Keith: I think in Straight Outta Compton, it was shooting a telephone scene. I was supposed to be on the phone with Dr. Dre and I improvised a bunch of stuff that they kept in. I remember I was just living in it, and they were all dying laughing at Video Village and they loved it. That was just a great feeling to be on a set like that and people react to your work. I think that was an amazing feeling. And then for The New Edition Story, I think the biggest memory is having to get down seven dance routines in a week and a half, and I didn't do any dancing. I was stressed out. I had to learn these routines and I wasn't cast yet, so they had me learn them while I was still trying to get the role. I was the last one cast. We had to do a showcase for the network, and I remember just being stressed out. I had to literally learn the dances from 10:00 am to 10:00 pm. The kids would come in and do it from like 10:00 am to 5:00 pm. And then we would come in from 5:00 pm 10:00 pm. But with me, I had to be there all day. But I got through it. I don't know how.
This is Complex so we have to talk about music. Who are some artists that resonated with you both growing up?
Isaiah: Mac Dre. I remember I was a high school DJ and I was DJing a party. And Mac Dre's The Name came out. Some dude asked me if I had it and I didn't have it. I just felt so inadequate. I started singing it with him. We were singing it together but then I had to tell him I didn't have it. So that always rings in my head. But, yeah, I liked Too Short, N.W.A., The D.O.C. — that was crazy because he was going to be it. When he got his throat messed up, that was crazy. But mostly just west coast people. And then of course when Dre introduced Eminem. At first I was like, "Man, what's going on here? Who's this dude?". It took me a second to actually buy into him, but after a while I realized that dude was for real.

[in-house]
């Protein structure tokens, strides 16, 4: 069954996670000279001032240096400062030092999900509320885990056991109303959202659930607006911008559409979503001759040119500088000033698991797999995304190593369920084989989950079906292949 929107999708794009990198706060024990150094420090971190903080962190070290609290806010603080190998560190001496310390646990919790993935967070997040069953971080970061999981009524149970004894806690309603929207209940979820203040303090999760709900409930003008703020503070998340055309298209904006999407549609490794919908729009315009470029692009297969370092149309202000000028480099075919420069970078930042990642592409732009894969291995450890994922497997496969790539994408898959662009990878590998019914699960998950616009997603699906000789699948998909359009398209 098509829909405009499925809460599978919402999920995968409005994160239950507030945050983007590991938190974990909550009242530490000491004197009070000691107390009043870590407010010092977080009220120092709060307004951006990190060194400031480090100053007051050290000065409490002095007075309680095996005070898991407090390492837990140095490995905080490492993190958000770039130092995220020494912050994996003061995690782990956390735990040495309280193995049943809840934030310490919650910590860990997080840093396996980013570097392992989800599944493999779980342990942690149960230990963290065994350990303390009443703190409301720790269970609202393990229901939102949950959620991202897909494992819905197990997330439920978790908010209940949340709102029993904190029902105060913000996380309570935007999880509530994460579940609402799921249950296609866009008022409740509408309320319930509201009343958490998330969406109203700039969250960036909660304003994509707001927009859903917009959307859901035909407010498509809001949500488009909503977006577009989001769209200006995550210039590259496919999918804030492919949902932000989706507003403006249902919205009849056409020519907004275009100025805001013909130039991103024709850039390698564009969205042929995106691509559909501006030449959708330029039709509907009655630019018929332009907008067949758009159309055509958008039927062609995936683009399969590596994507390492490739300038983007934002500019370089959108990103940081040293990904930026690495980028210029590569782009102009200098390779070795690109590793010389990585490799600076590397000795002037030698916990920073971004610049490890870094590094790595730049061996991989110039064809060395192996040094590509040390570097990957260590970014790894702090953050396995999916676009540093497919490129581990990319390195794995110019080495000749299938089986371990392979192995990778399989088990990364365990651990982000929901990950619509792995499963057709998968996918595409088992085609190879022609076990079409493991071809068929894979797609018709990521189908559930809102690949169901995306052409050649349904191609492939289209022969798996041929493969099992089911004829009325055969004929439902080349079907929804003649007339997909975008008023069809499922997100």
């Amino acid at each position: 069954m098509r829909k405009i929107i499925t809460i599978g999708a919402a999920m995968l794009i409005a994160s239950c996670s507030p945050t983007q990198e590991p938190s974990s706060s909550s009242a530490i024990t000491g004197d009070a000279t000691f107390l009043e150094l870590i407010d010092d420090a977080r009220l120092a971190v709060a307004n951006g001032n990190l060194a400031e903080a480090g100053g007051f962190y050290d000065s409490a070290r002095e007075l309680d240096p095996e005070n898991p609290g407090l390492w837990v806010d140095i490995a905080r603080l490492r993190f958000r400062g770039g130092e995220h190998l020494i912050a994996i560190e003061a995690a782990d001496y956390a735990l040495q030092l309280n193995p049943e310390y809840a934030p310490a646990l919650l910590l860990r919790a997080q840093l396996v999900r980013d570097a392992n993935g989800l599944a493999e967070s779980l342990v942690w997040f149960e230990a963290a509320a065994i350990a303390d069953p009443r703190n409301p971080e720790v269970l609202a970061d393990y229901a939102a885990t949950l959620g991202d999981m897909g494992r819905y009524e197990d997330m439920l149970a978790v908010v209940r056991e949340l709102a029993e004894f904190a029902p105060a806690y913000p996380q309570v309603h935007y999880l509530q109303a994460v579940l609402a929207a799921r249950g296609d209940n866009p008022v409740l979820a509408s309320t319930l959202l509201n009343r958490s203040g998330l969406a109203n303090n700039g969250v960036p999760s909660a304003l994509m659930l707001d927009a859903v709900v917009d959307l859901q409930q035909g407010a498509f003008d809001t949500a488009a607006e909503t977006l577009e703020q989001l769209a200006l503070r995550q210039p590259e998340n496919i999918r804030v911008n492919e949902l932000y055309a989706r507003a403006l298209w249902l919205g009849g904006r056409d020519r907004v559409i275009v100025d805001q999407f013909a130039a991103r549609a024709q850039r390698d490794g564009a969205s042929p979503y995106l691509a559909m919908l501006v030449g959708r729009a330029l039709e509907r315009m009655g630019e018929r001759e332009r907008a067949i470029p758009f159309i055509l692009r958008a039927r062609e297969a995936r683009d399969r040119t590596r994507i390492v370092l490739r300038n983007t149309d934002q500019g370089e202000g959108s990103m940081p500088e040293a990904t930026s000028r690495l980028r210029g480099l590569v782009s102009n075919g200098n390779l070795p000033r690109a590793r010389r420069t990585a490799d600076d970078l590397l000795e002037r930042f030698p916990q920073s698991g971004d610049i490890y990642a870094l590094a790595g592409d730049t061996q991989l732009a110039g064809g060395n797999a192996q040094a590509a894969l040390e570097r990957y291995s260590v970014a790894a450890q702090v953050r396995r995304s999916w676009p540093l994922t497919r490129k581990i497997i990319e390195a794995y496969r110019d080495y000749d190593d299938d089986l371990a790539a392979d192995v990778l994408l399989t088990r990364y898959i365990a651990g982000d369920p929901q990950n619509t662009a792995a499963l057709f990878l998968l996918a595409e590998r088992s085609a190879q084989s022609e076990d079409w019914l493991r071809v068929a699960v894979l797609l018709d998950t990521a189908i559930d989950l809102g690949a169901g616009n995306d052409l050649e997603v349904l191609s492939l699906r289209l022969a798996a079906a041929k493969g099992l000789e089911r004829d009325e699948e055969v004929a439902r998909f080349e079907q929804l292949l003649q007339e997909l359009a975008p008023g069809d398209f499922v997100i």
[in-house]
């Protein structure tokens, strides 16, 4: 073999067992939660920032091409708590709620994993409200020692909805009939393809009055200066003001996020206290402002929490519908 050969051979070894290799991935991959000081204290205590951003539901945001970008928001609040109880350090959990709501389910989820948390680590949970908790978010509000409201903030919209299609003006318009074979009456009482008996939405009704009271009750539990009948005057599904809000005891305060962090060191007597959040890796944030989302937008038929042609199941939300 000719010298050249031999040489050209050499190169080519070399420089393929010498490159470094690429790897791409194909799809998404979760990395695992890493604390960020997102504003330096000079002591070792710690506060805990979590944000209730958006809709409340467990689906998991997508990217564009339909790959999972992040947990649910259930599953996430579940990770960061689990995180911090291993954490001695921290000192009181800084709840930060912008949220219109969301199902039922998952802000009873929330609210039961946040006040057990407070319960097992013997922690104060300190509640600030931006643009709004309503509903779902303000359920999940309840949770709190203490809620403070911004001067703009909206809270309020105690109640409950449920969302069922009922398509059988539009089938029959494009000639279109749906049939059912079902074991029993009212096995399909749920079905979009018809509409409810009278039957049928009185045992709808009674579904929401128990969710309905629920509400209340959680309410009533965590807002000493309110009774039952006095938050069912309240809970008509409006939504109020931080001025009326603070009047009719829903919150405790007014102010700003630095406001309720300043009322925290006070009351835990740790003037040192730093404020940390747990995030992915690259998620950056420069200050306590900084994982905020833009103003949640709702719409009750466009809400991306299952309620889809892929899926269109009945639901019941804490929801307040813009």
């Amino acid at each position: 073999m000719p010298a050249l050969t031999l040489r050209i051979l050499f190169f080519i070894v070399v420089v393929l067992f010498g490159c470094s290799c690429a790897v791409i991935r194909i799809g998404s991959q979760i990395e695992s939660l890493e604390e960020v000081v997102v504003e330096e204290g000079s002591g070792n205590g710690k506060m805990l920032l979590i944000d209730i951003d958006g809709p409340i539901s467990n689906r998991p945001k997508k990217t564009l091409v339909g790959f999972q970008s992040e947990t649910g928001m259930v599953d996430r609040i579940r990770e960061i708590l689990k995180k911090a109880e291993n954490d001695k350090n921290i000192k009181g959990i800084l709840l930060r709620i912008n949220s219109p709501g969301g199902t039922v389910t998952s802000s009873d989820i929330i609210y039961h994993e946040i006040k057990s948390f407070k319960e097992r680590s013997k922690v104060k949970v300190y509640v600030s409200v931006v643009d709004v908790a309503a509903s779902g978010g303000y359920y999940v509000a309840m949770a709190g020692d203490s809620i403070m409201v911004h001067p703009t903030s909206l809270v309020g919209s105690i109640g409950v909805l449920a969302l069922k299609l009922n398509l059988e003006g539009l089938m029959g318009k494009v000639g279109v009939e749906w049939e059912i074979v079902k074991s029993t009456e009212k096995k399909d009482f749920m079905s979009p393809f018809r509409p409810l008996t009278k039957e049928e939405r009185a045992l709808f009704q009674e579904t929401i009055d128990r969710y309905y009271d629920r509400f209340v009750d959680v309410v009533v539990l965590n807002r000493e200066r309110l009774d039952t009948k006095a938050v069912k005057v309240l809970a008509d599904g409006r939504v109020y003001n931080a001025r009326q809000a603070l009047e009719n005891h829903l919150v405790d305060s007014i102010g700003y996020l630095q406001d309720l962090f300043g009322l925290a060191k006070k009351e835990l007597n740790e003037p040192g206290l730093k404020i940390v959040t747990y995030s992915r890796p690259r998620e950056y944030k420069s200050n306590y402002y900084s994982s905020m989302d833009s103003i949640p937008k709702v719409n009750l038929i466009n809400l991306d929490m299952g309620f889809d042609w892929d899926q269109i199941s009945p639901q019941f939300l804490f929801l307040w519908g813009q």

Keith: Mine is kind of the same as his with the west coast; Too Short, Mac Dre, Richie Rich, E-40, and Tupac. That molded me as a west coast guy. "In Da Club" came out when I was in the third grade and I remember rapping "In Da Club" outside of school in a circle. But when Dre brought out Eminem, I was in love with everything Eminem liked. When 8 Mile dropped, I told my mom I wanted to go to Target and get like five hoodies because he was hooded up in 8 Mile. And then everything Lil Wayne. I was a Lil Wayne fanatic. There was a lot of music that really shaped me.
Who are y'all rocking with right now?
Keith: Today it's Kendrick Lamar, Drake, and J. Cole. And I listen to a lot of The 1975 right now.
Isaiah: My daughter puts me up on stuff all of the time. She put me on on Juice WRLD and that messed me up. Man, that messed me up. But I also listen to Mike D's The Echo Chamber. I always hear new music on The Echo Chamber. Mike D steadily has his ear to the street with new music. He's always putting new music in my ear. I also listen to a lot of Fela Kuti. To me, that's some of the best. He has some of the best percussion I've ever heard in my life.
Keith: Outside of hip-hop, I have to say Stevie Wonder, Marvin Gaye, Michael Jackson, Prince, and Aretha Franklin. I got a lot, but I just had to get those out. I got different genres for different moods. I grew up on hip-hop but I like to listen to everything because I have to have stuff for different moods. Usually, I stay with earphones in because I need a soundtrack for my life as I'm walking around. And also, shoutout to Roddy Ricch.